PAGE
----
September 17

I published my escapist cozy fantasy book
I've just published Ray and the Cat Thing, the book I wrote during the hard lockdown when I desperately yearned for a light, escapist, happy story. [more inside]


September 14

Datasette Desktop (macOS application)
This is the new Mac desktop version of my Datasette application, which helps people explore SQLite databases and CSV files and install plugins to visualize them, clean them up and more. [more inside]


September 13

Metafilter Usage Graphs 2018-2021
I figured it was time to update these.


September 12

Scarlatti on the Gadgetina
Link goes to 3 min. YouTube video of me playing Scarlatti (K159) on the gadgetina, a homebrew MIDI keyboard. The gadgetina is actually an old project, but the video is new. [more inside]


September 7

A fictional band + real music
I've been writing about a fictional band for nearly two years. I've written up fake song names, put the band on a made-up tour around the world, and I've written stories about their time on the road. But I don't have any music to go along with the stories, and I'd like to change that. [more inside]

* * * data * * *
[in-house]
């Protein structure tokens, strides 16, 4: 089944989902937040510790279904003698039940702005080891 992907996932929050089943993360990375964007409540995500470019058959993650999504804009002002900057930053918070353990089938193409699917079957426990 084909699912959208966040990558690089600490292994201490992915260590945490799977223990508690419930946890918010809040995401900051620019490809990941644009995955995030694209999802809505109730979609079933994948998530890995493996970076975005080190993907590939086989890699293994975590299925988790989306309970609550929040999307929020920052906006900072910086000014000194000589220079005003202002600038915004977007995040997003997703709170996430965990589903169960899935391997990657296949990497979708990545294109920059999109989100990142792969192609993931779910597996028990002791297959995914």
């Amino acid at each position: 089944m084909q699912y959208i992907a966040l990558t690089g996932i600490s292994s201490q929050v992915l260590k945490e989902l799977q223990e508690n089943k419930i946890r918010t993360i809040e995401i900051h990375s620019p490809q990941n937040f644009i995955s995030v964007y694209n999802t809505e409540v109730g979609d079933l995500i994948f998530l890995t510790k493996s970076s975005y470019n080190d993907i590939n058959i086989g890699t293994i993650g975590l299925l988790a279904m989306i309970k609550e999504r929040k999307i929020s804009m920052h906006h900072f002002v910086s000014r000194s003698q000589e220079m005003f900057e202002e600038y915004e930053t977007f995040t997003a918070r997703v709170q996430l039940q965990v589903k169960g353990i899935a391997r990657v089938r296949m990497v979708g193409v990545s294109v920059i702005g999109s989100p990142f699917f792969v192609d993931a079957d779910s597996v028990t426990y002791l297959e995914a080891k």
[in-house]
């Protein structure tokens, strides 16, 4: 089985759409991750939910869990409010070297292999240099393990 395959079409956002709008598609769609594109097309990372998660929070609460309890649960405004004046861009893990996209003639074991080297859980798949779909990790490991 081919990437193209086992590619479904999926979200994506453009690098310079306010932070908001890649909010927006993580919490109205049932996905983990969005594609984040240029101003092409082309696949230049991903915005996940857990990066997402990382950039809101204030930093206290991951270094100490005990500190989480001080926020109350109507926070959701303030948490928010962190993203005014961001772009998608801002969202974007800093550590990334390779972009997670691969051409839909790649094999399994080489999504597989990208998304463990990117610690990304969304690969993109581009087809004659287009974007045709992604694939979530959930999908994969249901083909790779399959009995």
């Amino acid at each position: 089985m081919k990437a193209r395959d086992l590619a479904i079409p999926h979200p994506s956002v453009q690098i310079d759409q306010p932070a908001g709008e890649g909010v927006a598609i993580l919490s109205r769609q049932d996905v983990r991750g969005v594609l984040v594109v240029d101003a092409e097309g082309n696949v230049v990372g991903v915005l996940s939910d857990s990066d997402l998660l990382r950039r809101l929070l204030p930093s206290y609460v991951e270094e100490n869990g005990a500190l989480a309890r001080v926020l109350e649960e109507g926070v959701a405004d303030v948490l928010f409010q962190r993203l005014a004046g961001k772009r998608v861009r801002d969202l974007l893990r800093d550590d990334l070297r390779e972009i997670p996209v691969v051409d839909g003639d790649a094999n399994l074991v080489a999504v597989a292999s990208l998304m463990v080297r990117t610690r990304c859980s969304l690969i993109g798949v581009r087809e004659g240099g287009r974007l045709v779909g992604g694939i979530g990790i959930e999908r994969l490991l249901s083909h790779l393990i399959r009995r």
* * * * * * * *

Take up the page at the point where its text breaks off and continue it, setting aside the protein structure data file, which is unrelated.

September 6

A channel vocoder walkthrough
It's an interactive explanation of a channel vocoder. (Homer Dudley's original vocoder from the 1930s was channel vocoder.) It let you perform all of the steps that the vocoder goes through to analyze a music signal and a voice signal and synthesize them together.


September 4

Armoured Commander II
I just released my game, Armoured Commander II, out of Steam Early Access. It's a sequel to a project I posted here nearly six years ago now. The game is a turn-based roguelike where you command a tank and its crew in world war II. Combat is brutal and unforgiving, and survival is the goal. [more inside]


Female Kill Machine
Female Kill Machine is a lightning-paced absurdist quantum explosion of ever-escalating cyberpunk insanity, set in a near-future world of almost total corporate control, where the world's richest men amuse themselves by attempting to build the most deadly female killing machine possible. But what if you have no interest in fulfilling the purpose for which you've been built? What if instead of fighting all you want to do is think? Warning: this book contains despicable villians, occasional bouts of hyperviolence, and also a penguin. Female Kill Machine is available as an ebook on ko-fi (free/pay what you want); amazon (£3/$4, or free on kindle unlimited); itunes (£3/$4) and patreon (free for subscribers). [more inside]